PROVINCETOWN, MASSACHUSETTS – A great way to get to a great destination.
Last time I was on Cape Cod, back about 28 years ago, my wife and I drove from Boston to Hyannisport and then up to Provincetown. Short on time for this trip, we opted for the fast ferry from downtown Boston to Provincetown.
They have a concierge on the second deck who can provide maps, set up Provincetown tours or call you a cab.
There’s also a bar on board and our ride was smooth as can be, marred only by a family that COULD NOT STOP TALKING the entire trip. I couldn’t sleep a wink as these people insisted on blathering about any thought that popped into their heads. I got up later to use the washroom and two of them were standing outside the men’s room, still talking!
That aside it was an uneventful trip into what locals call Ptown, an artists’ colony with something like 60 or 80 galleries and a very active gay community. I don’t know about you, but I love a town where you walk down the street and see couples of every description and orientation and spot overhead banners for a benefit called “Five Lesbians Eating a Quiche.”
We arrived about 10 a.m. in a light rain, so had to ditch our plan for a bike ride. Instead, we poked around fun shops like Utilities, with its kitchen stuff and kitsch, and a place called The Lily Pond, with funky lampshades, jewellery and other goodies (see photo above left).
The tourism board set us up for lunch at a wonderful spot called Lucky Dog, where they have gluten free, all-beef hot dogs with several great toppings to choose from. Owner Aaron Schwartz makes the chili for his chili dogs from scratch, using nine or ten varieties of beans. And he double cooks his thick-sliced bacon for extra crunch.
I had a dog with baked beans and mustard that was good. But the dog with macaroni and cheese and bacon was simply unbelievable. About a gazillion calories, no doubt, but absolutely wonderful in a what-the-hell kind of way.
He also serves a variety of lobster rolls; from just plain with mayo to one we sampled with fresh tomatoes and basil; like a caprese salad lobster roll (see photo at right). Even crazier as the mac and cheese lobster roll, as Schwartz uses four types of cheese and nice, spiral pasta that looks and tastes great.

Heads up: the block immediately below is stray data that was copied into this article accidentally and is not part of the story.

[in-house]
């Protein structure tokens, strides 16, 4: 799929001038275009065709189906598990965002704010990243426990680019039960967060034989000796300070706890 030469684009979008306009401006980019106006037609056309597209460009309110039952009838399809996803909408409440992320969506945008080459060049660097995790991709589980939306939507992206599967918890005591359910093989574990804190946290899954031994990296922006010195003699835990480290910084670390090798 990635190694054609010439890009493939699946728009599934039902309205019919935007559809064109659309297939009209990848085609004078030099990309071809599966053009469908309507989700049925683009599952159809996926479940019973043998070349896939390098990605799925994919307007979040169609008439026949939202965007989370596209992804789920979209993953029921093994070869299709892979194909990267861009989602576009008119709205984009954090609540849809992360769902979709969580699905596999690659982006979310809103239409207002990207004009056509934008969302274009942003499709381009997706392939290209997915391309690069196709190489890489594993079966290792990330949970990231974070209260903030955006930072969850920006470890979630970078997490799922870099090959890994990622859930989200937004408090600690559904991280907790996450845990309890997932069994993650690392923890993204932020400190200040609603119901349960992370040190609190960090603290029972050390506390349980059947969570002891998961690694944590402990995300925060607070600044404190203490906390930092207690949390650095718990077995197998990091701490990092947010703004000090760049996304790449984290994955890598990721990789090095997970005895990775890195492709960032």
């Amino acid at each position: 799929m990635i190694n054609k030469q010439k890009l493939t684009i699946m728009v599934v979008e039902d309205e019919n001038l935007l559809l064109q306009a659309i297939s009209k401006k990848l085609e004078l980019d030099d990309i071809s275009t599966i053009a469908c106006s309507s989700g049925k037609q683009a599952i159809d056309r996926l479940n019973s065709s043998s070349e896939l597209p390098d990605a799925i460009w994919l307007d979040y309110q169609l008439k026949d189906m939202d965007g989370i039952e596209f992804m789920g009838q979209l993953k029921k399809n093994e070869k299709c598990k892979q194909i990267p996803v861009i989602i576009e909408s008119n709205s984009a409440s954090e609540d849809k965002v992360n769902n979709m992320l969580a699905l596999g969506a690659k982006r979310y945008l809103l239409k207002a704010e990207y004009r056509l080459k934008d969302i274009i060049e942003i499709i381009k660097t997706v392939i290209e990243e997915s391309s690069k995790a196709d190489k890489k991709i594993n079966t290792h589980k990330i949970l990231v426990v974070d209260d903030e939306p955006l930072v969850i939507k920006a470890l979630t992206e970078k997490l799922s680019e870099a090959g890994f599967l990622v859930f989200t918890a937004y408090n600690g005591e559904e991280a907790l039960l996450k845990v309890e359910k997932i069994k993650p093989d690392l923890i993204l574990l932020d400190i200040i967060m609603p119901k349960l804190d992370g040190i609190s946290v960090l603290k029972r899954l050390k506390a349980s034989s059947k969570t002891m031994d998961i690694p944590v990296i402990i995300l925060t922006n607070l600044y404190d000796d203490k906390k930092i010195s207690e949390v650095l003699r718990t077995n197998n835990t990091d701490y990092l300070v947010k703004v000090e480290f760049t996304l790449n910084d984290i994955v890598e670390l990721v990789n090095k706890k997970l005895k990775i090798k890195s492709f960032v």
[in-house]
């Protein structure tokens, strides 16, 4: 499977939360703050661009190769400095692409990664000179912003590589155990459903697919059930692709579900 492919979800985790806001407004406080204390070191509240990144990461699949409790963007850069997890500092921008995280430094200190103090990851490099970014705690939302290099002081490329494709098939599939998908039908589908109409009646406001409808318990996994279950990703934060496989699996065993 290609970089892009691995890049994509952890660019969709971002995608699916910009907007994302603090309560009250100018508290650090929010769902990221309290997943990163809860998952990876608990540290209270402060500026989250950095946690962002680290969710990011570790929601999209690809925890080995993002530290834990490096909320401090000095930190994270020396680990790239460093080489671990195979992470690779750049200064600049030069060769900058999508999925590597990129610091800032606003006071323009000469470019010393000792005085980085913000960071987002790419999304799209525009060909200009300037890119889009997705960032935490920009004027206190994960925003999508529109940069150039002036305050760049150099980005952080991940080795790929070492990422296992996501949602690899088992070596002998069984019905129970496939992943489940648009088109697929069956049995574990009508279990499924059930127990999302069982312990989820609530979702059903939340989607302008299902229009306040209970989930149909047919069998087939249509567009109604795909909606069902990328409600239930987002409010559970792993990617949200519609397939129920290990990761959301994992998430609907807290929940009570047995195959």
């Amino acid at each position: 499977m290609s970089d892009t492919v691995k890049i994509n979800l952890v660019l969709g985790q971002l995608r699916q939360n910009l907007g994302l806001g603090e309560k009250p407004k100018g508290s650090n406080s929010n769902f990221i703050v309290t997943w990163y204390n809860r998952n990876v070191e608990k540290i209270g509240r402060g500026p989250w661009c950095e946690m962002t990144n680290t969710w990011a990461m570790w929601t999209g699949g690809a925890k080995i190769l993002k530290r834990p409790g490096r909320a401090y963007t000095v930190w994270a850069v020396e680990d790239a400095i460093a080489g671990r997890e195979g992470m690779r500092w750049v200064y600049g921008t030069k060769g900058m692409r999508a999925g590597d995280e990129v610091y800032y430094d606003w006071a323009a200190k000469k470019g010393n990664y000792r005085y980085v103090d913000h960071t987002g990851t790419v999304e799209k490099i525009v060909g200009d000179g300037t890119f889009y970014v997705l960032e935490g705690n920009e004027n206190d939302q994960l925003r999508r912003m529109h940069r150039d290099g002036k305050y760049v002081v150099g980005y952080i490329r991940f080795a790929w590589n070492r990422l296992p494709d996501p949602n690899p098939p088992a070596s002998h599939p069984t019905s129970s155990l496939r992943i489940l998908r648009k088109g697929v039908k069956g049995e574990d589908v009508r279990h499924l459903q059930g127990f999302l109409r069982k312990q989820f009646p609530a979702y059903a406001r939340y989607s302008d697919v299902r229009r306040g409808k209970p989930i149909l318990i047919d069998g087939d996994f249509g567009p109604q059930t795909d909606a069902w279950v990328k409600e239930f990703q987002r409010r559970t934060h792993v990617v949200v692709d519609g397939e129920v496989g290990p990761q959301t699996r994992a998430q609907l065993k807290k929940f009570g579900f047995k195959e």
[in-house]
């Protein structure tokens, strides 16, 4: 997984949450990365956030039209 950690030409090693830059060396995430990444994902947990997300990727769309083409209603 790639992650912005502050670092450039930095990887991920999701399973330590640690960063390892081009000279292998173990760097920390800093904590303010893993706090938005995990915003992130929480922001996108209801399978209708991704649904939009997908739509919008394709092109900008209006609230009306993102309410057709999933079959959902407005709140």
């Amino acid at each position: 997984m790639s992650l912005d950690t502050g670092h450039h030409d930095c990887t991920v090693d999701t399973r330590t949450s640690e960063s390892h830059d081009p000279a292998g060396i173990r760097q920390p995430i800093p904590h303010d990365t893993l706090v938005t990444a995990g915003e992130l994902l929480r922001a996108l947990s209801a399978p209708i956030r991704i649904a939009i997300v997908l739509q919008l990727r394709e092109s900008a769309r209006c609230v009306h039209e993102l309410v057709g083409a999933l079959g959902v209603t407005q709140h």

Schwartz, a former consultant from Marin County, sweats all the details and serves up food that’s fast, but definitely a step above fast food. He also works in the winter at the local soup kitchen and donates some of hs proceeds to the humane society.
He’s a fun guy whose face lights up talking about his business, and how many people can say they enjoy their jobs that much?
We also had a fun, hour-long tour with Art’s DuneTours, where you go out in a covered, four-wheel drive vehicle and drive along designated “roads” in the marvellous and seemingly endless sand dunes on the back end of Ptown.
The business has been around 67 years and is the last remaining dune tour company in town.
There are thousands of acres of park land in the Cape Cod National Seashore, thanks in part to a designation by local hero John F. Kennedy. Most of the city of Provincetown is actually inside the park, which features beautiful, rolling dunes of golden sand and waves of green sea grass. The area used to be heavily forested but the trees were taken down for firewood or to build homes centuries ago. The dunes were fairly unstable at one point but volunteers in the 1960s planted thousands of bits of grass, and things are now much better.
Our tour guide, Rob, explained there are deer, raccoons, snakes, foxes and other critters out in the dunes. He’ll also show you some of the old artist shacks that were built out in the dunes, some with ocean views. Some are still privately owned but others are used by artists who get allotted time to paint or write in the immense quiet. Rob showed me one battered old property where Tennessee Williams wrote part of A Streetcar Named Desire and where Jack Kerouac also wrote some of On the Road.
It’s a fun, bouncy ride and you’ll be able to get out and enjoy the fresh air and admire the dunes and maybe see one of the many cranberry bogs. You also get to ride along the beach and check out the campers and fishermen before riding back into town.
We opted to also try the $15, one-hour trolley ride through town. Our driver was a bit heavy on the “here’s an award-winning restaurant” and “here’s an award-winning gallery” stuff, but was informative and fun. We passed bars with female impersonators, lovely gardens, historic homes, funky lobster roll shops and lots of other fun spots, including a stretch of land where the Pilgrims landed and stayed for five weeks before moving to Plymouth, which gets all the credit these days.
I climbed to the top of the Pilgrim Monument, which rises 252 feet in the sky from a 100-foot hill. Climbers are rewarded with sweeping views out to the Atlantic and over to the mainland, and some say you can even see Boston (50 miles or so) on a clear day.
Down below there’s a pretty museum with dolls, exhibits showing ship’s captains quarters, models of old ships, painted figureheads of women and lots more. It’s a nice spot but perhaps a tad expensive at $12.
We finished off with dinner at Patio, where we had a great seafood combo with perfect lobster tail, nice scallops and swordfish. They brought out some bread pudding with vanilla ice cream and cranberry for dessert.
It’s pretty inside but opt for the patio if the weather’s good so you can people watch. And there are few places in the U.S. as good for that as Ptown.
The night was glowing when we got to the dock; beautiful reflections in the water on a perfect summer’s night. The trip back was glorious and I snuck out on the deck a couple times to see the stars and feel the wind.
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